Distracted driving is a notable cause of traffic crashes, especially among younger drivers. Driver distractions can take many shapes and is of different types. Such distractions can lead to accidents ranging from mild to fatal. If you have suffered injuries and other losses as a victim of such a crash in Augusta, GA, you can seek damages with the help of an Augusta car accident lawyer.
In 2012 alone, distracted driving accounted for 3,328 traffic deaths countrywide, as per the figures from the U.S. Department of Transportation. Total injuries caused by distracted driving accidents were above 400,000. Different states have laws in place which prohibit drivers from indulging in any activities which may constitute a distraction during driving. Here is a look at how distracted driving is defined, its many types, and the relevant Georgia laws.
What is Distracted Driving?
Distracted driving is a broad term that applies to virtually any activity that may draw your attention away from the road. When you engage in such an activity, it diverts your attention. As a result, you may not be able to spot a vehicle, pedestrian, pole, or another object up ahead. Examples of distracted driving activities include using a mobile phone to text, take a call, or perform any other task, eating or drinking, and adjusting the radio or any other gadget in the car.
Types of Driving Distractions
Driving distractions are typically categorized into four types:
This type of distraction causes the driver of the vehicle to take eyes off the roadway and look elsewhere. For instance, the driver may stop looking at the road and instead look at the face of the passenger sitting next to him.
A physical distraction is when a driver is physically involved in doing something that is not related to driving. For instance, if the driver is eating something, adjusting the hair, typing a text message, or tinkering with the audio, these all constitute physical distractions.
An audio distraction is when an auditory disturbance diverts the driver’s attention. Such a disturbance can be a phone call, loud music blaring on the vehicle’s speakers, or even loud conversation taking place within the vehicle.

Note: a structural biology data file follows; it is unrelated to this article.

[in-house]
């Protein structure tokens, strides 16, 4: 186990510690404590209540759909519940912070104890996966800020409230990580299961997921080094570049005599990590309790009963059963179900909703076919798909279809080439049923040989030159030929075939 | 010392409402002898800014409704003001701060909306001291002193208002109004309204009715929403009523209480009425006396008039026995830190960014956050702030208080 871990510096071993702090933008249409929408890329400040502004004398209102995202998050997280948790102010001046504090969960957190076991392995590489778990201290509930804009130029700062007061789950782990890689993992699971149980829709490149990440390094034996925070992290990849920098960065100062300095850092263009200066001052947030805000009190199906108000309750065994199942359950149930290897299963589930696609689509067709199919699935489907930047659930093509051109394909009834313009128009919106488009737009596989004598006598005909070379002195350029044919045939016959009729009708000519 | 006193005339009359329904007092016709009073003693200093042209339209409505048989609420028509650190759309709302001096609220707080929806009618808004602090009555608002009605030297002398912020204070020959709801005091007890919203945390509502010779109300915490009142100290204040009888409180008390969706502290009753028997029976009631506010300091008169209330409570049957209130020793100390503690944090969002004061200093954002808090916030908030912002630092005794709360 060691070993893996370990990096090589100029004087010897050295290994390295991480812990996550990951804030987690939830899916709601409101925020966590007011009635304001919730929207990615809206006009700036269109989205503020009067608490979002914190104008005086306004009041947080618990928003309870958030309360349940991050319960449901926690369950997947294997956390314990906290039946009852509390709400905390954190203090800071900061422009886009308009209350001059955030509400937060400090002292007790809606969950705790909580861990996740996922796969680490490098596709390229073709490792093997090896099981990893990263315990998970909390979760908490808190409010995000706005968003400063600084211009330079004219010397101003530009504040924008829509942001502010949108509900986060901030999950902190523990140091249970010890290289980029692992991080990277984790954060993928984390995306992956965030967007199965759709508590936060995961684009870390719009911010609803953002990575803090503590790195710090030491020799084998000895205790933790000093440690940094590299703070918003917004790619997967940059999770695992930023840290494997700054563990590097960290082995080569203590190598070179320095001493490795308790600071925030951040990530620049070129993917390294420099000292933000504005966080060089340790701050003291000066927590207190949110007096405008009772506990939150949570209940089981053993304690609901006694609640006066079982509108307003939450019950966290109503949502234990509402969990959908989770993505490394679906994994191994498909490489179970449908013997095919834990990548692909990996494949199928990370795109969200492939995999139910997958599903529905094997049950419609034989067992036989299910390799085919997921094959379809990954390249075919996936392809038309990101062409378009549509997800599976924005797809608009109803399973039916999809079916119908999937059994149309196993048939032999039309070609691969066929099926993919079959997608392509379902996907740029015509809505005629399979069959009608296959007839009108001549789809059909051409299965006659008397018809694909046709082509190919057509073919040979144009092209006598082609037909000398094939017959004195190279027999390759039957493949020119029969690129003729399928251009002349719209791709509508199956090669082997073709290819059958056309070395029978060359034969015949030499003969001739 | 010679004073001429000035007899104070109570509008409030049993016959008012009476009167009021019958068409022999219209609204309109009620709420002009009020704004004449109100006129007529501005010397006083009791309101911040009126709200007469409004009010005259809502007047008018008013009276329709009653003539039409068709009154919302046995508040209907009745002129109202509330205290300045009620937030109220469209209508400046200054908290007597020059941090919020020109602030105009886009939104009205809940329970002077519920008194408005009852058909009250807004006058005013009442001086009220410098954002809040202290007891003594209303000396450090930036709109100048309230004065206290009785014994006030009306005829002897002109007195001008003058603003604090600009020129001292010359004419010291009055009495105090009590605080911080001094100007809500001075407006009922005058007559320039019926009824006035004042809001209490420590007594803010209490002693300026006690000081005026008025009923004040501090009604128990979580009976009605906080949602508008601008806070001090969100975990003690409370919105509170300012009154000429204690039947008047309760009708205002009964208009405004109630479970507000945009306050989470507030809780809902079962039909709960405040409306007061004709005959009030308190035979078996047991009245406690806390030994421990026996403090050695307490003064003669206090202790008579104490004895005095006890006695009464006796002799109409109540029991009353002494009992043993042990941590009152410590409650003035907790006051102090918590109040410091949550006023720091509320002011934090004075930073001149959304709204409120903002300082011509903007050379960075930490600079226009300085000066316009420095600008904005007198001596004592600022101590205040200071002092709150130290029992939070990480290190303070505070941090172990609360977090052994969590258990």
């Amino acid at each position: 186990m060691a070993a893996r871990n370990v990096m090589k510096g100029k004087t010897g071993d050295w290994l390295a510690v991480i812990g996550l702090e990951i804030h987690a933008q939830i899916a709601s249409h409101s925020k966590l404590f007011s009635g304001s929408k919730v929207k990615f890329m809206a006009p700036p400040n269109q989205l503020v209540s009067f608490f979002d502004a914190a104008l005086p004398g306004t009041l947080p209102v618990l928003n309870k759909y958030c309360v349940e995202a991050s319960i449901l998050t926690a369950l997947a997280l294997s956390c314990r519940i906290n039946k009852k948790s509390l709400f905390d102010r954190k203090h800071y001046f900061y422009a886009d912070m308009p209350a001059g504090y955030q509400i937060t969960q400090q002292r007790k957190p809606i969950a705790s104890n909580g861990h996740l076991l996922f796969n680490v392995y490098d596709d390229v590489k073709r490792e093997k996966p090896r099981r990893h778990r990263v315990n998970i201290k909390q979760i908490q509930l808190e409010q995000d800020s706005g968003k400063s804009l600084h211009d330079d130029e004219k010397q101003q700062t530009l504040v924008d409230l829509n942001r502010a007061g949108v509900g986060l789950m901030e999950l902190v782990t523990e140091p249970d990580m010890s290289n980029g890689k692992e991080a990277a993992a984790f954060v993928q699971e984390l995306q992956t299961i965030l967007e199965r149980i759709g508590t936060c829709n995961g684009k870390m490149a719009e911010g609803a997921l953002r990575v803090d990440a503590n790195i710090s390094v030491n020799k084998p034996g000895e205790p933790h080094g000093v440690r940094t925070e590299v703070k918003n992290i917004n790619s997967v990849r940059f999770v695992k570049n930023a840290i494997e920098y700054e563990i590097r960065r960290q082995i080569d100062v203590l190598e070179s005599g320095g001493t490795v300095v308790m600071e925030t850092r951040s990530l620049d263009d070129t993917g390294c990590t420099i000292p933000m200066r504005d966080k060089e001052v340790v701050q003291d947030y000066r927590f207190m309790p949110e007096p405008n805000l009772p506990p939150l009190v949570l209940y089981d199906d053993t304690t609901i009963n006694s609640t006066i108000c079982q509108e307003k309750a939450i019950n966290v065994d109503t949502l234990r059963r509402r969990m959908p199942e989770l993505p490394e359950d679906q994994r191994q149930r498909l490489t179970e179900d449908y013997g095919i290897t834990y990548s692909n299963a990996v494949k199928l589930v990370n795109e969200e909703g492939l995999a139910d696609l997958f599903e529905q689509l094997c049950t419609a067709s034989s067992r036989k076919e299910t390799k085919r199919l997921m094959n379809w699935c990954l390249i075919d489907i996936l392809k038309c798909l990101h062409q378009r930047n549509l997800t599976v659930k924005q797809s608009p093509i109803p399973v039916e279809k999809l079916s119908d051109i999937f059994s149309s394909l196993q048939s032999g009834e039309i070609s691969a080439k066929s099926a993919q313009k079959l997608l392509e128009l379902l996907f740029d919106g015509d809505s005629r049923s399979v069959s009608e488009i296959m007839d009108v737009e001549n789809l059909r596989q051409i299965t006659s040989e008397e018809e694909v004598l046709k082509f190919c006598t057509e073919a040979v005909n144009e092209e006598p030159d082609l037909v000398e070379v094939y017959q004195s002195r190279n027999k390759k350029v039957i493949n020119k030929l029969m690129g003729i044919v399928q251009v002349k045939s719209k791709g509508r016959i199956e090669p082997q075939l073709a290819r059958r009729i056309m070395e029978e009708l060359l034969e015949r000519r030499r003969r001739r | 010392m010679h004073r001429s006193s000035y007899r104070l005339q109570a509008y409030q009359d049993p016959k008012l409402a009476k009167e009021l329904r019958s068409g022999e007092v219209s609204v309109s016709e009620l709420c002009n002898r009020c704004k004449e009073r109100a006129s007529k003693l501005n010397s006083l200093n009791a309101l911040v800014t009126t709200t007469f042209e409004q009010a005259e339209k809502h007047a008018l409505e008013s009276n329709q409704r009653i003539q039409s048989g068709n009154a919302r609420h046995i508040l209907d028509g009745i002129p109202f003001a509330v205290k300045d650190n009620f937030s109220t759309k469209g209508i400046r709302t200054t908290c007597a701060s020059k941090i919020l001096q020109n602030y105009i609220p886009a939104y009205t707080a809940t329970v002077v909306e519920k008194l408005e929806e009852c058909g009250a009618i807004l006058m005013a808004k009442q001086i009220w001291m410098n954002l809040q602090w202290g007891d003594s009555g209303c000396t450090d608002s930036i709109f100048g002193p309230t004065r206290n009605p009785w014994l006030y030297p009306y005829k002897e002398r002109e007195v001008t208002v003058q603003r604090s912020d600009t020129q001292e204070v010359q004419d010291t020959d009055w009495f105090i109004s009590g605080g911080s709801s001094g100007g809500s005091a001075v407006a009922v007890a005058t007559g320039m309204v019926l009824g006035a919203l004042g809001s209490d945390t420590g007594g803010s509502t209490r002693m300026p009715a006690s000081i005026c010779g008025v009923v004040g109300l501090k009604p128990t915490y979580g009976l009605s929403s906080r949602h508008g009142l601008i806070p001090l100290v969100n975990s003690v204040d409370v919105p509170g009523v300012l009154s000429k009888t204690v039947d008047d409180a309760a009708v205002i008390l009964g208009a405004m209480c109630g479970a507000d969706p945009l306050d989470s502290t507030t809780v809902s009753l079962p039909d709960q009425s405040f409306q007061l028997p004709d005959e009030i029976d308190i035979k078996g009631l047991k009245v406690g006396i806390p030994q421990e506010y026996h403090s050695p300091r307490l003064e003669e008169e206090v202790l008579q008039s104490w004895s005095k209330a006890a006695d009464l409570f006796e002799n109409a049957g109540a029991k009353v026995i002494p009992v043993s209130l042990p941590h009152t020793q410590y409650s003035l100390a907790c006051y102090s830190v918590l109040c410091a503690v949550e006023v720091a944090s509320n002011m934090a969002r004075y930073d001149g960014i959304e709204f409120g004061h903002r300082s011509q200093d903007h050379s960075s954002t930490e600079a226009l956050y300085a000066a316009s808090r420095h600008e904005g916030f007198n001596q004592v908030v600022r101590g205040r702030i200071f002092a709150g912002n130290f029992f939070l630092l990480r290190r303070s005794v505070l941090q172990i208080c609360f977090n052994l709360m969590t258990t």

Cognitive distractions typically pertain to the mental activity and presence of a driver. When a driver is stressed and thinking about problems like personal relationships or finances, this may cause lapses of judgment in driving. Such lapses can result in serious accidents.
Distracted Driving Laws in Georgia
Georgia has a number of laws in place which are meant to discourage distracted driving. Most of these are defined in Georgia Code Section 40-6-241. Here is a look at these laws.
- Under-18 drivers and school bus drivers are not allowed to use mobile phones while driving.
- Commercial drivers are prohibited from using any communication device in such a way that it may force them to change their seated position. At most, commercial drivers can use a single button on an easily accessible device to take and make calls.
- As per Georgia laws, you are not legally allowed to read, write or send a text message while driving. This restriction applies to any and all types of messages, including Whatsapp messages. You are also barred from sending similar messages via another electronic device such as a tablet or a laptop.
- You can’t hold a cellphone or electronic device while driving. Electronic devices included in this category include tablets, laptops, GPS receivers, messaging devices, and more. Devices that can store audio and video data are also included in this category.
- It is permitted for a driver to use an electronic device with the help of hands-free technology. In other words, you can use earphones, ear pods, and other such accessories to answer a phone call.
- Georgia laws also prohibit drivers from using the devices listed above to watch a video while driving. The passengers in the vehicle can watch the video but the driver must not do so or this creates a distracted driving condition.
Why Hire an Augusta Car Accident Lawyer?
When you suffer injuries in a crash caused by another driver, you are required to prove the fault of the driver. In distracted driving accidents, this involves showing that the other driver was distracted at the time the crash occurred. Here at Ted Greve & Associates, we help you prove this point and seek the compensatory damages that you deserve. Contact us today to discuss your case in detail with our lawyers.